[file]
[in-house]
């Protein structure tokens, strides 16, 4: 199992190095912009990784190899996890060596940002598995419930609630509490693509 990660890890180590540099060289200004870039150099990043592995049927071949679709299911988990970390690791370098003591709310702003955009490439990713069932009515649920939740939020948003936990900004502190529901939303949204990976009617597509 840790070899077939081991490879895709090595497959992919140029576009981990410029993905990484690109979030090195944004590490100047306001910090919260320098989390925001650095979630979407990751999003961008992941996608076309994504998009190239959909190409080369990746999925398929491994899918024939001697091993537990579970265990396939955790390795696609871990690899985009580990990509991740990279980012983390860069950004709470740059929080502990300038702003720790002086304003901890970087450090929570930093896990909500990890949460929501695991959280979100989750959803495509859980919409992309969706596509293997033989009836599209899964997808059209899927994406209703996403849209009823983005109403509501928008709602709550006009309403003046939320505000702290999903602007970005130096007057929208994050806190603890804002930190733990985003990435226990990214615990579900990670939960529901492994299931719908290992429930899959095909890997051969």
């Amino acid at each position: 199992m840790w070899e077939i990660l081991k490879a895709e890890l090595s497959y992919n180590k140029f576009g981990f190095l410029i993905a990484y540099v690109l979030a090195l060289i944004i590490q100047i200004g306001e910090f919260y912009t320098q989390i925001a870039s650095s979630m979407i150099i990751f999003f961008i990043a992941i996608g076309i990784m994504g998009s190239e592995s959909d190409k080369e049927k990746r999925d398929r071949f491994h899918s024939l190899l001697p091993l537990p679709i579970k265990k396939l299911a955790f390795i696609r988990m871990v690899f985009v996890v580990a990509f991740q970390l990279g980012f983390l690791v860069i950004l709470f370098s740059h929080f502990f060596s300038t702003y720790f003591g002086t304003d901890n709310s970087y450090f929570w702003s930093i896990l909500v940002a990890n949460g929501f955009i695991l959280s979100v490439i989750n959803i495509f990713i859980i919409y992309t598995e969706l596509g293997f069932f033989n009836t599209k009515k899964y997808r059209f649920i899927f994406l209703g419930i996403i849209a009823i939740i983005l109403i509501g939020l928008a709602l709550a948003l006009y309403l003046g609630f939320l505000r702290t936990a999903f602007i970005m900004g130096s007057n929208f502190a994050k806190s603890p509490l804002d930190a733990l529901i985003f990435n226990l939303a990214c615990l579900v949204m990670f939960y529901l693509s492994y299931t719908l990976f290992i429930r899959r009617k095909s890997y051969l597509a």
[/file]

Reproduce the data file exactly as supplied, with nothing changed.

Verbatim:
[in-house]
């Protein structure tokens, strides 16, 4: 199992190095912009990784190899996890060596940002598995419930609630509490693509 990660890890180590540099060289200004870039150099990043592995049927071949679709299911988990970390690791370098003591709310702003955009490439990713069932009515649920939740939020948003936990900004502190529901939303949204990976009617597509 840790070899077939081991490879895709090595497959992919140029576009981990410029993905990484690109979030090195944004590490100047306001910090919260320098989390925001650095979630979407990751999003961008992941996608076309994504998009190239959909190409080369990746999925398929491994899918024939001697091993537990579970265990396939955790390795696609871990690899985009580990990509991740990279980012983390860069950004709470740059929080502990300038702003720790002086304003901890970087450090929570930093896990909500990890949460929501695991959280979100989750959803495509859980919409992309969706596509293997033989009836599209899964997808059209899927994406209703996403849209009823983005109403509501928008709602709550006009309403003046939320505000702290999903602007970005130096007057929208994050806190603890804002930190733990985003990435226990990214615990579900990670939960529901492994299931719908290992429930899959095909890997051969």
């Amino acid at each position: 199992m840790w070899e077939i990660l081991k490879a895709e890890l090595s497959y992919n180590k140029f576009g981990f190095l410029i993905a990484y540099v690109l979030a090195l060289i944004i590490q100047i200004g306001e910090f919260y912009t320098q989390i925001a870039s650095s979630m979407i150099i990751f999003f961008i990043a992941i996608g076309i990784m994504g998009s190239e592995s959909d190409k080369e049927k990746r999925d398929r071949f491994h899918s024939l190899l001697p091993l537990p679709i579970k265990k396939l299911a955790f390795i696609r988990m871990v690899f985009v996890v580990a990509f991740q970390l990279g980012f983390l690791v860069i950004l709470f370098s740059h929080f502990f060596s300038t702003y720790f003591g002086t304003d901890n709310s970087y450090f929570w702003s930093i896990l909500v940002a990890n949460g929501f955009i695991l959280s979100v490439i989750n959803i495509f990713i859980i919409y992309t598995e969706l596509g293997f069932f033989n009836t599209k009515k899964y997808r059209f649920i899927f994406l209703g419930i996403i849209a009823i939740i983005l109403i509501g939020l928008a709602l709550a948003l006009y309403l003046g609630f939320l505000r702290t936990a999903f602007i970005m900004g130096s007057n929208f502190a994050k806190s603890p509490l804002d930190a733990l529901i985003f990435n226990l939303a990214c615990l579900v949204m990670f939960y529901l693509s492994y299931t719908l990976f290992i429930r899959r009617k095909s890997y051969l597509a």